The term “jock itch” typically describes an itchy rash in a man’s groin. Although there are many causes of jock itch, this term has become synonymous with tinea cruris, a common fungal infection that affects the groin and inner thighs of men and women. Tinea is the name of the fungus; cruris comes from the Latin word for leg.Jock Itch is basically a skin disease typical to youth, but Jock Itch may occur to the people at any age.
Jock itch, like other tinea infections, is caused by several types of mold-like fungi called dermatophytes (pronounced: dur-mah-tuh-fites). All of us have microscopic fungi and bacteria living on our bodies, and dermatophytes are among them. Dermatophytes live on the dead tissues of your skin, hair, and nails and thrive in warm, moist areas like the insides of the thighs. So, when the groin area gets sweaty and isn’t dried properly, it provides a perfect environment for the fungi to multiply and thrive.
Signs and Symptoms
Jock itch is usually less severe than other tinea infections. If it’s not treated, though, it can last for weeks or months. Symptoms of jock itch include:
A circular, red, raised rash with elevated edges
Itching, chafing, or burning in the groin, thigh, or anal area
Skin redness in the groin, thigh, or anal area
In long-standing infections, the rash becomes less itchy and less red, and the plaques may fuse together.
Flaking, peeling, or cracking skin
A rash in the groin, skin folds, inner thighs, or buttocks. The rash usually does not occur on the scrotum or penis.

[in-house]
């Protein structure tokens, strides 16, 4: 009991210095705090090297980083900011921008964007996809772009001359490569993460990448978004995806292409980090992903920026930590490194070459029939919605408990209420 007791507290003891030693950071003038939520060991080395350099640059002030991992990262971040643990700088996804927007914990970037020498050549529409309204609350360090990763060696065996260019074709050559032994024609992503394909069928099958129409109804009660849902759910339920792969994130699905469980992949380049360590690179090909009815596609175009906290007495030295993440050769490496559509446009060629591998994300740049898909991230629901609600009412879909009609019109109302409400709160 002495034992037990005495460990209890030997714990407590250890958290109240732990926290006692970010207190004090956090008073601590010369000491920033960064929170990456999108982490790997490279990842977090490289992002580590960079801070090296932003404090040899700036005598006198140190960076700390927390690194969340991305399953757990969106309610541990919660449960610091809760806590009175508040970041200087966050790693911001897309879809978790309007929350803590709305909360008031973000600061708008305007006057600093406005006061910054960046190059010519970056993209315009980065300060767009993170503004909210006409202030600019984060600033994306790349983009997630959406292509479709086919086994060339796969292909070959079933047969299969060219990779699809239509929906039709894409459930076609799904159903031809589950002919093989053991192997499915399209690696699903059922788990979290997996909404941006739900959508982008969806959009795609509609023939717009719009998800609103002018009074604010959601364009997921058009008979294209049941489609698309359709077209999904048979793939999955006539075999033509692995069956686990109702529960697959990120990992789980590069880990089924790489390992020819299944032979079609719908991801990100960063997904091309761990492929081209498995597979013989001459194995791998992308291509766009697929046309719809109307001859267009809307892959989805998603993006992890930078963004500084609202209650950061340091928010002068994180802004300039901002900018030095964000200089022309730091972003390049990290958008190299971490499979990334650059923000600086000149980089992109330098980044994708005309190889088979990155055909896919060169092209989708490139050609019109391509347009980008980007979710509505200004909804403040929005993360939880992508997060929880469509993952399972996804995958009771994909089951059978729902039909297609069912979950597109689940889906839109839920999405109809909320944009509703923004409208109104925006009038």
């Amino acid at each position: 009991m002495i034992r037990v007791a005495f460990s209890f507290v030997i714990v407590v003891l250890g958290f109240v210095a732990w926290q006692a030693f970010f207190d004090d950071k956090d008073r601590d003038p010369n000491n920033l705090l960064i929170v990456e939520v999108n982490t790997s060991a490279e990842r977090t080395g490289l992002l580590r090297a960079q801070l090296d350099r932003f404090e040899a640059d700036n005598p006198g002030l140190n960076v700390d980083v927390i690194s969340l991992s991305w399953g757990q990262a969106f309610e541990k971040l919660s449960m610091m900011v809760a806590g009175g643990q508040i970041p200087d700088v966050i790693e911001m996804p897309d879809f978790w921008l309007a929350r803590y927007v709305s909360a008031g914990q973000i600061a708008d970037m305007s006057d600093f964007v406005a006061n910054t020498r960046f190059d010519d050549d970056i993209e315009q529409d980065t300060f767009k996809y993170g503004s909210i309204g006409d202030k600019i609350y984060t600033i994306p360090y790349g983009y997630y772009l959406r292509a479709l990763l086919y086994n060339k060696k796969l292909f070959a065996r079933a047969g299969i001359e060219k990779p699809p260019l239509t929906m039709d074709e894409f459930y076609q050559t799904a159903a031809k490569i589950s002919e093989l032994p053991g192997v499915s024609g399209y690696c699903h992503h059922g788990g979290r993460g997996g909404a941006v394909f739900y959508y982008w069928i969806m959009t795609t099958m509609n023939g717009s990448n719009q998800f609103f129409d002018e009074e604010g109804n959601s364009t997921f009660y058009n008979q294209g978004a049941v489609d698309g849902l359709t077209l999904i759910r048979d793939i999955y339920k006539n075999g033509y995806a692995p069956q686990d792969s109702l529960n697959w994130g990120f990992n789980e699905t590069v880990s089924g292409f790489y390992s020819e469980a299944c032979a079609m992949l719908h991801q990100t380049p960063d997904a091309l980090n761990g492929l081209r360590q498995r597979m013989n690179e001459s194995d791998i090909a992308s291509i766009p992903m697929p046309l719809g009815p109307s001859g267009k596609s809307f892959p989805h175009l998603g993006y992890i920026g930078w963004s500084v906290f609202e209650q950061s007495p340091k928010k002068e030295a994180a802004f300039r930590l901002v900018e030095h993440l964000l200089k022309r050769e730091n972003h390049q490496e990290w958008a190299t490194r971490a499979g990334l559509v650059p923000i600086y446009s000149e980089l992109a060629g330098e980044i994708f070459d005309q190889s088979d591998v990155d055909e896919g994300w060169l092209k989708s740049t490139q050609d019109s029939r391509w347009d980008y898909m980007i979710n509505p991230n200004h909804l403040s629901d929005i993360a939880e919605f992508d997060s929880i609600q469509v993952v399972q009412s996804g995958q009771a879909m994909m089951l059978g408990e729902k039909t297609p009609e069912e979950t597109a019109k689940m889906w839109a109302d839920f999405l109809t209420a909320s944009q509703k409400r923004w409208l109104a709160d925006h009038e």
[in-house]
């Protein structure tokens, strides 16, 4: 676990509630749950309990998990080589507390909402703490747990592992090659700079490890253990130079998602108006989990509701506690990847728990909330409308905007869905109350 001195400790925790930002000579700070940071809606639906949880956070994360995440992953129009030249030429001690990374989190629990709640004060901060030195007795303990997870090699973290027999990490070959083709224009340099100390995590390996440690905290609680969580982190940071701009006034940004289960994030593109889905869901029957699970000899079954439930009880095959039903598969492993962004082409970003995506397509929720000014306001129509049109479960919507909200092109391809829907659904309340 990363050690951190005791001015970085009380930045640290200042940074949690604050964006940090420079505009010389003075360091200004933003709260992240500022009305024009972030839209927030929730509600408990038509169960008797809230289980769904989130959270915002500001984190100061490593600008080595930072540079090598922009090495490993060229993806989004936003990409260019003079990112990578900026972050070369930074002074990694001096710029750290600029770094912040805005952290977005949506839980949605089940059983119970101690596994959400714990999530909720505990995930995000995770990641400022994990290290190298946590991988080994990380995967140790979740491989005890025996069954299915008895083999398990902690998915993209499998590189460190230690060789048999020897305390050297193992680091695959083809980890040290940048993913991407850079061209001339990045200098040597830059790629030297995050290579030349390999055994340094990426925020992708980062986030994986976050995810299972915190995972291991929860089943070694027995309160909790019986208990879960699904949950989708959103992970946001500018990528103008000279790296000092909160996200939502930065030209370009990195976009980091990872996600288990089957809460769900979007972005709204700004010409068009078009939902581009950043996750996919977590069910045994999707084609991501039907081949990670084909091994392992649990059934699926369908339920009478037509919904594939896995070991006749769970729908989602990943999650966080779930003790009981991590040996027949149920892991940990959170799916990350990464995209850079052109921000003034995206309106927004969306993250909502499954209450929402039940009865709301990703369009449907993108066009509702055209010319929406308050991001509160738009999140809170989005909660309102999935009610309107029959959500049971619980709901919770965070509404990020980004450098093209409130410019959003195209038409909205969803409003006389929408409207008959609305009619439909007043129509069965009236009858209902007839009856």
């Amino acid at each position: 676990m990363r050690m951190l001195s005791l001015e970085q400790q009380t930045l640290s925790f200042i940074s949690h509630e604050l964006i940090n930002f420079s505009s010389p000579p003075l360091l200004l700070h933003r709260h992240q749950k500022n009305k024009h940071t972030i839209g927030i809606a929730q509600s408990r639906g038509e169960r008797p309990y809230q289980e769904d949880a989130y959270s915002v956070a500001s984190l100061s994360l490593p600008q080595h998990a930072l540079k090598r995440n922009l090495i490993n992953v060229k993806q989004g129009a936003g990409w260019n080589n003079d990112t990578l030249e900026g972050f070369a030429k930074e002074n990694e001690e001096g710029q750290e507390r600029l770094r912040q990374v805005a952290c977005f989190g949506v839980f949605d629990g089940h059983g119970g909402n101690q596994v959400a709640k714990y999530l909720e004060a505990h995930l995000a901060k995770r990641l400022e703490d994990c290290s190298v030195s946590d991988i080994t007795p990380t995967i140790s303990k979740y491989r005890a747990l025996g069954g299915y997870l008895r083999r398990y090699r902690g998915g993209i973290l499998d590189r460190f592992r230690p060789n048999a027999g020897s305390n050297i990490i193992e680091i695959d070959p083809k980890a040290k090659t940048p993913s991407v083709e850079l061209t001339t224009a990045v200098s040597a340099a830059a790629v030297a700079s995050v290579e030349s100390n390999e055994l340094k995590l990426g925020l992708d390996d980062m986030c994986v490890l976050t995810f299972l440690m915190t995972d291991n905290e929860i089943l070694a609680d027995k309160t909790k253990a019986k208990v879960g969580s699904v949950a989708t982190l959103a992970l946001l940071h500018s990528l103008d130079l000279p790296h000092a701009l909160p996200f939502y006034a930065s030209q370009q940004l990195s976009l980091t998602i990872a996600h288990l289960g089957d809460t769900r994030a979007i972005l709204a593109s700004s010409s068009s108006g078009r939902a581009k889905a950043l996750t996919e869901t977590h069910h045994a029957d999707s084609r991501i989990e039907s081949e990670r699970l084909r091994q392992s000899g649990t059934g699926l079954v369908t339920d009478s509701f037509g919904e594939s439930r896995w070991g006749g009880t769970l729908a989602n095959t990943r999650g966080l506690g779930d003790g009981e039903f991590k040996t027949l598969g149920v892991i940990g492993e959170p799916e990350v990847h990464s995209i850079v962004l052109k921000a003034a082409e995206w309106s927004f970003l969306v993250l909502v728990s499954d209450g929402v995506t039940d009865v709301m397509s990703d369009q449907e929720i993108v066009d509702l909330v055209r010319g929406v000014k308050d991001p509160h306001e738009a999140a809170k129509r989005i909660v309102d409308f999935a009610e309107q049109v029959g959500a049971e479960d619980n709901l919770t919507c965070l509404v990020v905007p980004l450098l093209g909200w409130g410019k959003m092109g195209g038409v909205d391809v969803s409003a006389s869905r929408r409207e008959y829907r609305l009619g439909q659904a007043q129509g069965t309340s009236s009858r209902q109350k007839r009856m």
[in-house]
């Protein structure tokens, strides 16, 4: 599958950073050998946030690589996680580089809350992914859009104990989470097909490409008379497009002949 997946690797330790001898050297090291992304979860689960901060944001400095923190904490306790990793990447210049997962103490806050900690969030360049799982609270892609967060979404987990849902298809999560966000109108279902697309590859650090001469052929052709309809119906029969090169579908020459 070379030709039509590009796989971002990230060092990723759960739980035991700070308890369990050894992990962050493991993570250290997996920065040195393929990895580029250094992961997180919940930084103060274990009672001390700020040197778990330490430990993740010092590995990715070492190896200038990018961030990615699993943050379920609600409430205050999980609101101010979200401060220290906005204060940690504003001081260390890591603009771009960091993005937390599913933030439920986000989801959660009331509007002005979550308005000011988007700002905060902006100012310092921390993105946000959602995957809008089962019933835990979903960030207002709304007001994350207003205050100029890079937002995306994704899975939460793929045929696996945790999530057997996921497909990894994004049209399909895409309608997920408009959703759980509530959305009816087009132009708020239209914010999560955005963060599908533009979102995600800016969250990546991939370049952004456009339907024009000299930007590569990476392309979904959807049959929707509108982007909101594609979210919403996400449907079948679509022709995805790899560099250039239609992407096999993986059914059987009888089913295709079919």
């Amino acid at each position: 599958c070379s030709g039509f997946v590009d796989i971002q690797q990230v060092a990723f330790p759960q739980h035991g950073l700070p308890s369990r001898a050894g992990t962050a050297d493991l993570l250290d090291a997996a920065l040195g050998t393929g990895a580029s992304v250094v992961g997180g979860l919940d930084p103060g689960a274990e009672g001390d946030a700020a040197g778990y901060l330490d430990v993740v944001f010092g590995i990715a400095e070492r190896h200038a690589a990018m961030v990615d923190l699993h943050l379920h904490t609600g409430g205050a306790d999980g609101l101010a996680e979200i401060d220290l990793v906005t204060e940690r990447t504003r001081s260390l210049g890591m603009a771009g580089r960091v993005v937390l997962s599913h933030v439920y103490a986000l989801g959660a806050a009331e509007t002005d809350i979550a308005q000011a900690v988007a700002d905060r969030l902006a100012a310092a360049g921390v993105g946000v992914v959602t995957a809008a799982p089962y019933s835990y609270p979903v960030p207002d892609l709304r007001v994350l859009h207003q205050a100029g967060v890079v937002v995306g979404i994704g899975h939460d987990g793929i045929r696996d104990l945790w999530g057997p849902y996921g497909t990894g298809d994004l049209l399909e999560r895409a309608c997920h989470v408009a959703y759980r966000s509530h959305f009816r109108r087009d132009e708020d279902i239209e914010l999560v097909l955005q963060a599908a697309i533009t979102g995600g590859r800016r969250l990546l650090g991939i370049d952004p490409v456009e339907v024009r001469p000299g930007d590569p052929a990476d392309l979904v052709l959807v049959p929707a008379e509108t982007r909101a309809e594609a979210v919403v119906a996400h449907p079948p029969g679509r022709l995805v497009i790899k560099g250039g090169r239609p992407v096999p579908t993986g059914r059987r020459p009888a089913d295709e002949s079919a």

The center of the rash may have a red-brown color.
Causes of Jock Itch
The main cause of Jock itch is fungal infections, which is caused by microorganisms that become parasites on your body. These fungi (dermatophytes) live on cells in the outer layer of your skin. Jock itch more likely to develop, like lots of sweating while playing sports, hot and humid weather, friction from wearing tight clothes for extended periods (like bathing suits), sharing clothes with others, diabetes mellitus, or obesity. Jock itch is only mildly contagious. It can spread by sharing towels or clothing with someone who has the infection, or through direct contact or sexual intercourse.
Jock itch is caused by a fungus. Fungi commonly grow on or in the top layer of skin. They may or may not cause an infection. Fungi grow best in warm, moist areas of the body such as the groin, inner thighs, and buttocks.
Intimate contact or contact with objects that harbor the fungus invites the fungi. The fungus is spread by contact with the spores, which may survive on dead skin cells or objects for a long time
Treatment of Jock Itch
Methods For Treating Jock Itch are :
Wear clean cotton underwear and loose fitting pants
Keep your groin area dry and perspiration-free
If you have athlete’s foot, avoid using towels that have come into contact with the infected area
When getting dressed, put on socks before underwear
Apply the antifungal cream, powder, or spray as directed on the label.
Change your clothes, especially your underwear, every day.
Wash the rash with soap and water. Gently remove any pieces of dried skin, and spread an antifungal cream over the rash. Apply the cream beyond the edge of the rash.